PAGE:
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QUETTA: For many like 38-year-old Mohammad Abid Hayat from the Pakistan National Assembly’s NA-263 constituency in the southwestern Balochistan province, the 2024 general elections come with little hope of change for voters who say political parties are following a decades-old pattern of promoting dynasties over grassroots politics.

Pakistan’s political landscape has long been dominated by well-established families, including the Sharif clan of three-time prime minister Nawaz Sharif, a wealthy industrialist family from Punjab, and the Bhutto dynasty of feudal aristocrats that has ruled the southern Sindh province for decades, given the country two prime ministers and whose scion, Bilawal Bhutto-Zardari, has now set his sights on the PM’s office.

Other than periods of military rule, the two rival families and the parties they founded swapped the reins of power frequently throughout the 1990s and formed governments until only recently, when cricketer-turned-politician Imran Khan came to power through general elections in 2018 and ruled until 2022. But even 80 percent of Khan’s winning candidates in the 2018 elections in Punjab were dynasts despite the party rallying behind an anti-status quo banner, according to research by Dr. Hassan Javid, a former associate professor of sociology at LUMS who now teaches at the University of the Fraser Valley in Canada.

After Khan’s ouster from the PM’s office in a parliamentary no-trust vote in April 2022, Sharif’s younger brother, Shehbaz Sharif, became prime minister until late last year, when he handed over the reins of government to a caretaker administration constitutionally mandated to oversee the next general elections, scheduled for Feb. 8.

In Balochistan, too, the country’s largest but most underdeveloped province, it is families, or tribes, who have been at the helm for decades. Out of 16 National Assembly seats from Balochistan province, 442 candidates are eligible to contest the upcoming elections, with a majority coming from tribal and well-established political backgrounds.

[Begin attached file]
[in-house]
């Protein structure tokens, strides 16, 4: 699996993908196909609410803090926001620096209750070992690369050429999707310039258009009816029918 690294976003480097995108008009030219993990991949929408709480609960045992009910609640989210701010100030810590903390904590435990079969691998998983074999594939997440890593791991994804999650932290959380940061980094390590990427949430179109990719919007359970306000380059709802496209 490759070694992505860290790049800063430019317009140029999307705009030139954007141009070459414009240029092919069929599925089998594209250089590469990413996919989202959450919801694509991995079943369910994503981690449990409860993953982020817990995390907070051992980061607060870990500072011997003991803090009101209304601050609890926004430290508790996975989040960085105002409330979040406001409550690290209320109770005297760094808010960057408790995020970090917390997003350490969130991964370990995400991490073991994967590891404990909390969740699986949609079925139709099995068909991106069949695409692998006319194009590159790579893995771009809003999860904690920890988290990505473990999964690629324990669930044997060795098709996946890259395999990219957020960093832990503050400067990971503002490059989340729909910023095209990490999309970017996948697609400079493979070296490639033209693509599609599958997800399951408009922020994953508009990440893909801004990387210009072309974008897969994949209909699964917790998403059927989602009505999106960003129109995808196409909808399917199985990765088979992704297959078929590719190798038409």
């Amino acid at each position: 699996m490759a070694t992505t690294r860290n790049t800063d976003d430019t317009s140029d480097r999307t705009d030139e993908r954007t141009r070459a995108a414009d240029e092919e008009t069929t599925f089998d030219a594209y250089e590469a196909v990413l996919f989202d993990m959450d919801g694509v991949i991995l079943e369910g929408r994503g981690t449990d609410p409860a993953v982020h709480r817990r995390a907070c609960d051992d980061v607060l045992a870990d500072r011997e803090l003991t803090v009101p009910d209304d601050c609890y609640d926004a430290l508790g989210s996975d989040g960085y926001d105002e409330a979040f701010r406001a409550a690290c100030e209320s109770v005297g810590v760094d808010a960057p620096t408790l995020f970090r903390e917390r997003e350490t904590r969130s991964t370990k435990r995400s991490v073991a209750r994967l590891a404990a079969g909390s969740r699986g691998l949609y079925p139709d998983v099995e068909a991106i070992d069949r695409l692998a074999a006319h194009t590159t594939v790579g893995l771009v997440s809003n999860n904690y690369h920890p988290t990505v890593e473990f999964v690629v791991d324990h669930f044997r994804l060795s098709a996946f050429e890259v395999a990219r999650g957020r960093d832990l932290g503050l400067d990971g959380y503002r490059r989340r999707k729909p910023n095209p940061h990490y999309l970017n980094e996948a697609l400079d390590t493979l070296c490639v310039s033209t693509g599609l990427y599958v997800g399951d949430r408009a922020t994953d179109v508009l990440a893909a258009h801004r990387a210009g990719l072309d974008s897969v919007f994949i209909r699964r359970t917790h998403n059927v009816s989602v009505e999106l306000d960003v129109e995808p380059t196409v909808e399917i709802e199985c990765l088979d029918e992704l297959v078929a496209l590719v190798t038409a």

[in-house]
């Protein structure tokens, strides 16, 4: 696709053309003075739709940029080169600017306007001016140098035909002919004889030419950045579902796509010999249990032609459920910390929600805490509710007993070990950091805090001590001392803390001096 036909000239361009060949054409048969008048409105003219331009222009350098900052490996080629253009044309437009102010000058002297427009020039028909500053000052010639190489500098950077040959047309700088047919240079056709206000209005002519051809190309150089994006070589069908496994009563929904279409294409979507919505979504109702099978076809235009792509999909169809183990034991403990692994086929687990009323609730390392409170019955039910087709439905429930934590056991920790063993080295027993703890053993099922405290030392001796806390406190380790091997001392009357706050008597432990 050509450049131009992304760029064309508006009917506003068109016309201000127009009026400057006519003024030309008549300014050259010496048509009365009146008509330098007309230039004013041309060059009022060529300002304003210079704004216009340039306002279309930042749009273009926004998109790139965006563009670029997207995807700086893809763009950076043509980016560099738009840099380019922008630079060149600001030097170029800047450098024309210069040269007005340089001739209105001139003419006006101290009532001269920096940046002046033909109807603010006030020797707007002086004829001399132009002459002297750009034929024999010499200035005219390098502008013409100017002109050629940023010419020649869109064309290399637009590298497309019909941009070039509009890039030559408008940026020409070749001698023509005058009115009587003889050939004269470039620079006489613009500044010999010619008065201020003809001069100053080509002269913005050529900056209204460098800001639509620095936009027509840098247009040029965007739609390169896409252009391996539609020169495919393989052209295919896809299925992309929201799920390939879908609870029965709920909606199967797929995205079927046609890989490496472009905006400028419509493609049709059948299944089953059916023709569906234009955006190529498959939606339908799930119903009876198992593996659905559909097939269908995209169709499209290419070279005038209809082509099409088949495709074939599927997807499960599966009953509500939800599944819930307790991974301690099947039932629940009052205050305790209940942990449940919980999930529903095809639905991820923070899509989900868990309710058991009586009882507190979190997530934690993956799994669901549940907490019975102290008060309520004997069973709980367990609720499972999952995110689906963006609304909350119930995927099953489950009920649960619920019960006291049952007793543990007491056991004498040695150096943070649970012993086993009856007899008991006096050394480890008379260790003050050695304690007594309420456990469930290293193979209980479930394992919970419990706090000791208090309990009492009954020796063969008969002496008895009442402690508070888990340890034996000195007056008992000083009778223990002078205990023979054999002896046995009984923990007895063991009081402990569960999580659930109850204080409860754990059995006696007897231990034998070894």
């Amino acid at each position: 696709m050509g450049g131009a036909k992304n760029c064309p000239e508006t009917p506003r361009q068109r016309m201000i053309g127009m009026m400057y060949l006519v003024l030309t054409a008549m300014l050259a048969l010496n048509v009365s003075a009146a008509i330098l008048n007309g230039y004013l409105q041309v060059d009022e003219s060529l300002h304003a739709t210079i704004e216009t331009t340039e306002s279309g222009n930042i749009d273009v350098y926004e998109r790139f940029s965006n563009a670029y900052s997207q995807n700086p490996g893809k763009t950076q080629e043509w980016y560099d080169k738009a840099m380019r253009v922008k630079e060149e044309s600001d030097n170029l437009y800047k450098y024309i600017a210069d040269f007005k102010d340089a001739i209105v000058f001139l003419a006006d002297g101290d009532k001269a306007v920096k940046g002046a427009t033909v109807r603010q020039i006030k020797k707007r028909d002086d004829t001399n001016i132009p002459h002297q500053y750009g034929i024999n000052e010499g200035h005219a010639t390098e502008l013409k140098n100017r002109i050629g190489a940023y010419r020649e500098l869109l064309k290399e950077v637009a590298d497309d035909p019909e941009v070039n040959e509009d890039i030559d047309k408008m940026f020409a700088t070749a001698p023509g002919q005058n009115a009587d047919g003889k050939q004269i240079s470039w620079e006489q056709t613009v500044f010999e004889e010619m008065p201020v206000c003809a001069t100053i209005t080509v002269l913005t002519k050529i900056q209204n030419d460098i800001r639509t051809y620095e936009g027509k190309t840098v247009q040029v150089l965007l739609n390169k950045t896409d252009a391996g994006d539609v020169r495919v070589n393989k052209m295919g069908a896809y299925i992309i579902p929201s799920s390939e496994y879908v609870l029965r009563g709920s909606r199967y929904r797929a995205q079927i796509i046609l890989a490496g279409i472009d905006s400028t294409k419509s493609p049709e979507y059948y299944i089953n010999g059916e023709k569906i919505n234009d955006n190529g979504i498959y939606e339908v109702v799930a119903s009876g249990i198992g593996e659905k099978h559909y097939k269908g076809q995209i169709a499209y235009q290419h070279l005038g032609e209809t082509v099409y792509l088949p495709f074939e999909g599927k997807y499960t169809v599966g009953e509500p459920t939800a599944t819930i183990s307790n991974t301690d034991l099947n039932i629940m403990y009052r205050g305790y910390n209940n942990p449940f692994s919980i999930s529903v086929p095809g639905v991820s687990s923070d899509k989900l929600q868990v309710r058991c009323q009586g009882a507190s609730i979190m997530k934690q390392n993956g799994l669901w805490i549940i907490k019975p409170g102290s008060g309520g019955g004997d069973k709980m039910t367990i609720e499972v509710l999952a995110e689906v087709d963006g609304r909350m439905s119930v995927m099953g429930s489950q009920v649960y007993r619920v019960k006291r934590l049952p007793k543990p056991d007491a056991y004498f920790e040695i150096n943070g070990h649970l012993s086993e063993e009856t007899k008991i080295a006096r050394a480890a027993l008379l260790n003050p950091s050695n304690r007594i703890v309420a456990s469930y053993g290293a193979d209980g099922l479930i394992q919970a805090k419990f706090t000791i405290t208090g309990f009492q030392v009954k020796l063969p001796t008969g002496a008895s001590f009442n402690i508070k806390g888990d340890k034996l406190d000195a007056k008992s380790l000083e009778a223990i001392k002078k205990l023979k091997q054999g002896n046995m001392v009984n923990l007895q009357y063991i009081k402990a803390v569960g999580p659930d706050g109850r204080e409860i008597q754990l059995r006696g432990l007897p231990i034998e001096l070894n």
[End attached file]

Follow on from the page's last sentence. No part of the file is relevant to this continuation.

“There are many political families and tribal leaders who have been contesting elections under family-based politics for years,” Abid, a salesman at a local medical store, told Arab News on Quetta’s Patel Road, part of the NA-263 constituency where he will cast his vote.

“Dynastic politics discourages political workers who start their career from a grassroots political level from coming out to represent their people on the mainstream political ground … dynasties in politics erode voters’ trust … ahead of the general polls, it should end now.”

Syed Ali Shah, a senior journalist and political analyst based in Quetta, the provincial capital, said that despite having strong roots in the province, candidates from known families would face “tough competition in 95 percent of provincial and national assemblies.”

Journalist Saleem Shahid, who has covered general elections in Balochistan for the last five decades, agreed that independent candidates from non-political and middle-class backgrounds would prove to be a challenge for powerful candidates in some constituencies of the provincial capital, but added that “weaknesses” in the system served as an impediment to “common candidates” getting elected, such as political parties, armed with big money and vote banks, continuing to back known faces.

“Political parties have to nominate common people as their candidates, and political procedures should be allowed to continue without interference so it will change people’s mindset to elect candidates with strong ideological backgrounds,” Shahid, who is the bureau chief for the daily Dawn newspaper in Quetta, said.

Still, a large number of independent candidates who hail from middle-class and lower-middle class families are contesting powerful political dynasties, tribal influencers and businessmen in the coming election, Shahid added.

Javed Ahmed Khan, 60, who is contesting from the provincial constituency PB-43 in Quetta district, said that he was running in general elections for the first time “to counter political dynasties and wealthy candidates who can’t even understand the basic issues of common voters.

In an interview with Arab News, he said: “Why can’t the son of a poor man become a politician or member of the parliament? They (wealthy candidates) vanish after being elected and close their doors on voters.”